Why I Buy Arrowroot Powder

I discovered arrowroot powder a few years ago when I began my real food journey.  When I was avoiding grains in order to help improve my digestion I couldn’t use flour or cornstarch (corn is a grain) as a thickener.  Arrowroot powder is an excellent thickener and, as I happily discovered, does not have a negative impact on my digestion.  

As I added grains back into my diet, I had concerns about how cornstarch was manufactured and about the use of GMO corn in cornstarch.  If you want to know more, Girl Meets Nourishment has an excellent post that compares arrowroot powder and cornstarch and talks more about how cornstarch is made.

Arrowroot powder comes from the Maranta arundinacea plant.  It is a starch.  Arrowroot powder is commonly used in the Caribbean region and St. Vincent and Jamaica produce most of the world’s supply.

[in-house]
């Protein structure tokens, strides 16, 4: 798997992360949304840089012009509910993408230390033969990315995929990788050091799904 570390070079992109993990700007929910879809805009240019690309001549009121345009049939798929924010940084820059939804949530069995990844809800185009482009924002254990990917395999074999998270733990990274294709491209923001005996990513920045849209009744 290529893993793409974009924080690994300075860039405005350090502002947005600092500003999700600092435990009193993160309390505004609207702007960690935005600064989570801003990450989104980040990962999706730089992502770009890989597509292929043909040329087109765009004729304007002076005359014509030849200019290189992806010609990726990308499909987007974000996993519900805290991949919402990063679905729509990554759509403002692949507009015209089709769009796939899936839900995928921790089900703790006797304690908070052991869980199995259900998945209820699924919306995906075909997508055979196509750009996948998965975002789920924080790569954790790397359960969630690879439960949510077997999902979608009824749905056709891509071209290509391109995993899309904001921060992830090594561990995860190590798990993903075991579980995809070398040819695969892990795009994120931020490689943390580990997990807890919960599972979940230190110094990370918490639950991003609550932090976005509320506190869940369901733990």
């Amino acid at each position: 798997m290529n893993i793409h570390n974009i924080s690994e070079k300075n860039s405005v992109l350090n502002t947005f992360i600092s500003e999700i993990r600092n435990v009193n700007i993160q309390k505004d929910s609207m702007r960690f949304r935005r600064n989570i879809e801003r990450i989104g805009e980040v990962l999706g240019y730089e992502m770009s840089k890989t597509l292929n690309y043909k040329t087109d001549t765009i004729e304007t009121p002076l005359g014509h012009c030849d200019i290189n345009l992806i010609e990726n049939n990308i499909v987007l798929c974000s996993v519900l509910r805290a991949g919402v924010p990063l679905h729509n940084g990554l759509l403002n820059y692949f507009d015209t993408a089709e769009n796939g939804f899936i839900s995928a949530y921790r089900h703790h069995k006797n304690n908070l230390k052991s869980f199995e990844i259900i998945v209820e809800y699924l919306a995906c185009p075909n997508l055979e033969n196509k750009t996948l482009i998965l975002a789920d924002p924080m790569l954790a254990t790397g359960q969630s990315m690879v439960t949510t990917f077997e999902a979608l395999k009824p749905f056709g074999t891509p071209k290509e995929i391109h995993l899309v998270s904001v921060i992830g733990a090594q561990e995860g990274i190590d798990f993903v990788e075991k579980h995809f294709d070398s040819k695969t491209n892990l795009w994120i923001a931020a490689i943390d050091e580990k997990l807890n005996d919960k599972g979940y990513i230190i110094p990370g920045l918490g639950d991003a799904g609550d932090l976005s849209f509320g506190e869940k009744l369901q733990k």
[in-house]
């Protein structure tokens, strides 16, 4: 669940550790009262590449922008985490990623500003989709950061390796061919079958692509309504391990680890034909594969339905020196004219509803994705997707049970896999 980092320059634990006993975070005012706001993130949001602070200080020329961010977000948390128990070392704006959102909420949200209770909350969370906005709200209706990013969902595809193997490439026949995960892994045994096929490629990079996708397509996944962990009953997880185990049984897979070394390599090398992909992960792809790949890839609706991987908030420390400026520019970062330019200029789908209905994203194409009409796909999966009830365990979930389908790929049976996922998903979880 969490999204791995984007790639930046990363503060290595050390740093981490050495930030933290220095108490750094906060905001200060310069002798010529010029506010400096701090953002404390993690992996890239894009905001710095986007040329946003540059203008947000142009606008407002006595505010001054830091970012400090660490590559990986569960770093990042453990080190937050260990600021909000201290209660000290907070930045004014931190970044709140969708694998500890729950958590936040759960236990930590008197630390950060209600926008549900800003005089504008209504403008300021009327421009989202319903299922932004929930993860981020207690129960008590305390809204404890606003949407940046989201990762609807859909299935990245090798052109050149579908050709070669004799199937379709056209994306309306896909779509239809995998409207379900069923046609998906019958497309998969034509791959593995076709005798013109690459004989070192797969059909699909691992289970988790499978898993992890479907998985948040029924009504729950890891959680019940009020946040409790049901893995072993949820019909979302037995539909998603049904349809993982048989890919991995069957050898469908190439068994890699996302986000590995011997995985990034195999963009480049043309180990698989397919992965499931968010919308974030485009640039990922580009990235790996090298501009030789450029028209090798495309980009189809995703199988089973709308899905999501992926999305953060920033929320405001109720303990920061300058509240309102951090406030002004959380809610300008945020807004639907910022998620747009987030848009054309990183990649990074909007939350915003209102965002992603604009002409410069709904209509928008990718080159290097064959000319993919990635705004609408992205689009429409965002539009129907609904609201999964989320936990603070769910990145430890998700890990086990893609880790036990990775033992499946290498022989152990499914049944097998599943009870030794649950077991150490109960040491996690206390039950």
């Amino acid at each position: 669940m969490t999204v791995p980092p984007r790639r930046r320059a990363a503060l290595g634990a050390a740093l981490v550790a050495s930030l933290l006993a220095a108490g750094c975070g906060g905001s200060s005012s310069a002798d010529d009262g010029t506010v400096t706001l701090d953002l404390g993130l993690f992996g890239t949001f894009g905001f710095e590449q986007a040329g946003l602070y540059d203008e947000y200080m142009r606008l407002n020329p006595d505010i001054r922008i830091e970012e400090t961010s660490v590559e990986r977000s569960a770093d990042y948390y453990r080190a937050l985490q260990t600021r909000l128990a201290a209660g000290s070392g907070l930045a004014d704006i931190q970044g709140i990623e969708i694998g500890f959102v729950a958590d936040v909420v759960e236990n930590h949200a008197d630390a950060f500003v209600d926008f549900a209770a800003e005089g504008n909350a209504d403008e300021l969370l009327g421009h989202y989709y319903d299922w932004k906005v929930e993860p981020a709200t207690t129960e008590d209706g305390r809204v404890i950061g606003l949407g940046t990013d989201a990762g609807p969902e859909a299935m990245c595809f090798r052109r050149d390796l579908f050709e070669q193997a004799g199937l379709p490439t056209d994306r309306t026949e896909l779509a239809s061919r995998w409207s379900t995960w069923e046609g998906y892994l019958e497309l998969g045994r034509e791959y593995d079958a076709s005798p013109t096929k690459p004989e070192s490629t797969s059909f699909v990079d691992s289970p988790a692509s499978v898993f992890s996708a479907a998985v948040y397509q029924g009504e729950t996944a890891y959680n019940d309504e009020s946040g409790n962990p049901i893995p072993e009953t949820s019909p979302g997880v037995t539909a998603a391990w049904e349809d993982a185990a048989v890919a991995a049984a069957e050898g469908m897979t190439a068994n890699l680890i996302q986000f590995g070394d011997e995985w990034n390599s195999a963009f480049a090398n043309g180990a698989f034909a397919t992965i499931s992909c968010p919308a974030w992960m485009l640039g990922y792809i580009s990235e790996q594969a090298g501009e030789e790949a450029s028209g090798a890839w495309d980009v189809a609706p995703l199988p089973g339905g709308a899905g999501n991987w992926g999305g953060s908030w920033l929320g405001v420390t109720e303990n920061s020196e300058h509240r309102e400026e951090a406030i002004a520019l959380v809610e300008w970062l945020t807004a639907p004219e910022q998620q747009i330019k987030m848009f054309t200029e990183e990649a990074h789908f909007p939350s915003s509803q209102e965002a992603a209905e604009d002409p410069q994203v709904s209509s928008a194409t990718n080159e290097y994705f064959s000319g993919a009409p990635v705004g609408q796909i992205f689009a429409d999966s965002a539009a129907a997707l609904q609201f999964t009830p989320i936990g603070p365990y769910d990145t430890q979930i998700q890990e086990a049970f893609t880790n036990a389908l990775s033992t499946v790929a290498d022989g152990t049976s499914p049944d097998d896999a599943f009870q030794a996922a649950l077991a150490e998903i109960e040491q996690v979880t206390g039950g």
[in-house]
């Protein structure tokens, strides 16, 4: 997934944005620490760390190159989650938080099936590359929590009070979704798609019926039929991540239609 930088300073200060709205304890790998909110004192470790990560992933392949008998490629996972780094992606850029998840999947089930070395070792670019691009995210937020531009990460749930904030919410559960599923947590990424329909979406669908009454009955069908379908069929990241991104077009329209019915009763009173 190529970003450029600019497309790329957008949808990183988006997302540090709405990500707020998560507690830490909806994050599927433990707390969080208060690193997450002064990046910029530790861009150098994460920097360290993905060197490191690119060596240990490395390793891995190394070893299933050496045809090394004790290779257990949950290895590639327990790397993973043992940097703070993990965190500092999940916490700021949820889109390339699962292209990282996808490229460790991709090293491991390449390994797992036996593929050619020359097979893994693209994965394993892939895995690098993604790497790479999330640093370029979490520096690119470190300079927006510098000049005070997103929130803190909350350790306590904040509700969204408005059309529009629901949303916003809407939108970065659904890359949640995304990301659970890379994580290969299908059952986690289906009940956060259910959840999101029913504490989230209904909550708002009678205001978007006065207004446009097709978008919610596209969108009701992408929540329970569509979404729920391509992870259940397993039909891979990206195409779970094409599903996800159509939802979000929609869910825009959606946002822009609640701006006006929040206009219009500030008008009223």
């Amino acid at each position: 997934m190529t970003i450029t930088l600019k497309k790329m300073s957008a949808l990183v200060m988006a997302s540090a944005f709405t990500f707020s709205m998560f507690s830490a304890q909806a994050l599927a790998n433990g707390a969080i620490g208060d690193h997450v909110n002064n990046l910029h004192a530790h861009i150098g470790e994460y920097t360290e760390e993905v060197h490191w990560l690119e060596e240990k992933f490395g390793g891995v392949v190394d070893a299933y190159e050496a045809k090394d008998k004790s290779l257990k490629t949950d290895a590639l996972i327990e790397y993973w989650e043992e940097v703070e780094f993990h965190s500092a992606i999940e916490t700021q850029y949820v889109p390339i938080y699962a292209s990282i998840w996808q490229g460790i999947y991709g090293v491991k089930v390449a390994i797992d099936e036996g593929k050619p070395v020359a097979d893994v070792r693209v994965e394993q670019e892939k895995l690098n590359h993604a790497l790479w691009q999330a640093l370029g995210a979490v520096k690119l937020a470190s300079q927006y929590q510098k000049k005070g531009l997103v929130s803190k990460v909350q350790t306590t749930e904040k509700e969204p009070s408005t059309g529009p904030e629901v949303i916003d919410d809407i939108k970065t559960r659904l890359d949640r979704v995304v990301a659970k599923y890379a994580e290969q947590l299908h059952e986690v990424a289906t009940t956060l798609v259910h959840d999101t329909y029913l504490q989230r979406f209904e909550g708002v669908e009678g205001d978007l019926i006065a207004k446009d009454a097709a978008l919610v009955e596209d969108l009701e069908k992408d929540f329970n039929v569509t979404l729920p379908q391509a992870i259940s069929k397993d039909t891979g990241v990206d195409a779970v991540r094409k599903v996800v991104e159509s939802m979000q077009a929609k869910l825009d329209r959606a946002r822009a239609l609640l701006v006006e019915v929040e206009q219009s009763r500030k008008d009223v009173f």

Arrowroot powder is tasteless, has the consistency of cornstarch and dissolves easily at a lower temperature than cornstarch.  It is best to dissolve arrowroot powder in a cold liquid instead of in hot liquids. While adding arrowroot powder to milk may result in a slimy finished product, I have never had any trouble when using arrowroot powder in my milk-based vanilla and chocolate pudding recipes.

When subbing arrowroot powder for cornstarch use 2 teaspoons of arrowroot powder for every 1 tablespoon of cornstarch.  When subbing arrowroot powder for wheat flour use 1 teaspoon of arrowroot powder for 1 tablespoon of wheat flour.

Arrowroot powder is also known as arrowroot flour, arrowroot starch or just plain arrowroot.

Here is my favorite arrowroot powder.

Why I Buy Arrowroot Powder pin